Are you guilty of these 3 common team pitch mistakes?
Some team pitches look like they’re been fronted by The Three Stooges. Each one does a fine job of messing up for the others.
If you have to pitch with at least one other person, it’s vital you look like a team and not a bunch of individuals from different departments, blindly patching it all together.
Actually, that isn’t fair. Sometimes teams get to patch it together on the 30 minute taxi ride to the client.
So here we go with top 3 oversights in a team pitch:
1. Guessing games for the customer
One person often ‘does an intro’, then you get other members of a pitching team standing there like skittles.
During a monologue about how John McDougall was inspired to start up Dynamic Dynamos from staring at a beveled paperweight in 1952, the client is pondering the origin of black holes.
The rest of the audience is wondering who the heck these people are and what they do. The team needs tie that curiosity up at the top, by saying right upfront:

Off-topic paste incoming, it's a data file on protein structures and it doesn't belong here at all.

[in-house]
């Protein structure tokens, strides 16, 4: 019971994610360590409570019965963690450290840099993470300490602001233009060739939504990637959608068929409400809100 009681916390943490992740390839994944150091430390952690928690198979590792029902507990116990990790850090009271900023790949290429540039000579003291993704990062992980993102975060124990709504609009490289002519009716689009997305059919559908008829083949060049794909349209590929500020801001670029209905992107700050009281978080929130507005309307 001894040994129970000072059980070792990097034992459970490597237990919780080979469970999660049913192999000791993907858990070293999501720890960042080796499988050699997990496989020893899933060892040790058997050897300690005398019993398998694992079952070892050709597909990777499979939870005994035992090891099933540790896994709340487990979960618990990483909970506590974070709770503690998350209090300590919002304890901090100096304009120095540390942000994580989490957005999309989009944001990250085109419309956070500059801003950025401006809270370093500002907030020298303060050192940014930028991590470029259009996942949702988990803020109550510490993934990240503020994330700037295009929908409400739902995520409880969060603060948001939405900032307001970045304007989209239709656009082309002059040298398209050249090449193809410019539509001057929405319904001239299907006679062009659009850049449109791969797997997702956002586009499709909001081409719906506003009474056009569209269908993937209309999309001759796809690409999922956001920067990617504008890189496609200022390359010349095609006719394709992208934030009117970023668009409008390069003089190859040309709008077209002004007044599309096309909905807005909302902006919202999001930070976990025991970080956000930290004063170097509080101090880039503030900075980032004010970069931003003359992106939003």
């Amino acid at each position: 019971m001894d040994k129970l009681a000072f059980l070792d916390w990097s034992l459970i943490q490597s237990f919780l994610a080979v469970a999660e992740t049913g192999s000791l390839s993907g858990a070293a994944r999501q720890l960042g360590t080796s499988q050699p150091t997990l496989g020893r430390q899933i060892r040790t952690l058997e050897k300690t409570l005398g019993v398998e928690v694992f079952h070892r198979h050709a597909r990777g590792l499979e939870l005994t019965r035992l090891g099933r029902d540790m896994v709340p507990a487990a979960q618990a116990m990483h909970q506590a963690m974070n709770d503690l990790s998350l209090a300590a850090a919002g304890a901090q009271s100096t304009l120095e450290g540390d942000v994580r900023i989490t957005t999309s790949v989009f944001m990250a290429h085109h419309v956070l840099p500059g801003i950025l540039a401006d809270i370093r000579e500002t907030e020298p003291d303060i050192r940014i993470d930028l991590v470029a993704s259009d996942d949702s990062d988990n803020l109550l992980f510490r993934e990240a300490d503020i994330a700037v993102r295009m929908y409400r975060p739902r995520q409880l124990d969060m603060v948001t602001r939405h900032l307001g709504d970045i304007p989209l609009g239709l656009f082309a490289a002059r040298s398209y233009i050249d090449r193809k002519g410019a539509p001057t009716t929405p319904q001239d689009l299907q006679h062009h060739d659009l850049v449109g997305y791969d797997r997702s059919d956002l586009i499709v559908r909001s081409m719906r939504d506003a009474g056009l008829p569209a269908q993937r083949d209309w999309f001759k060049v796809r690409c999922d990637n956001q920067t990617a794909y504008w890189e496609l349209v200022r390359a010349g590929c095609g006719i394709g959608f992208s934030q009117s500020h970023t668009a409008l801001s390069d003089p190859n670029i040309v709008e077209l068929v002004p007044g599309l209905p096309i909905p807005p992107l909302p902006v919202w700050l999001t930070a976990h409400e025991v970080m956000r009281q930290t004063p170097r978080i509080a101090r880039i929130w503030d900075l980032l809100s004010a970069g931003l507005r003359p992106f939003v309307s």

i) who does what;
ii) how they help with the end product / service
2. Not referring back to others
Brynne from Business Development talks about her department. Jake then discusses IT. Neither of them reference how they interact with each other. So is there a commercial view of the technology? Who knows. Let us try and play ‘fill the gap’ with the content. No, let us not, because it’s too much effort.
To look as if you’re cohesive, picking up on what someone else in your team has said gives the impression to the potential client that not one but several of you have got their back. You’re a project that a collective has deemed worthy of their attention.
It takes just a few touches to give the client that warm glow of a customised solution but this is one often overlooked.
3. Not knowing what the members of your team are going to say
Naturally, this ends badly. No one needs curve balls from their own team mates. Here are the 3 manifestations of these nasties:
you thought someone else was covering that point. Since that point may deal with the customer’s doubts about scalability, that’s going to be lingering in the air and it needs to be dealt with sooner or later.
Probably the least awful as repetition can be used to emphasise a point.
The worst. Contradicting team mates in front of potential customers is a form of psychological pugilism. This is not good for harmonious relationships back in the office although it is excellent for perpetuating distrust from the client and between the team. If that’s what you want, way to go.
If you care not for this kind of disharmony, a mind map or list of content for everyone to cover, could save some shame.
Not only can you validate each others’ content but you’ll also be able to cross sell services and increase the likelihood of a buy.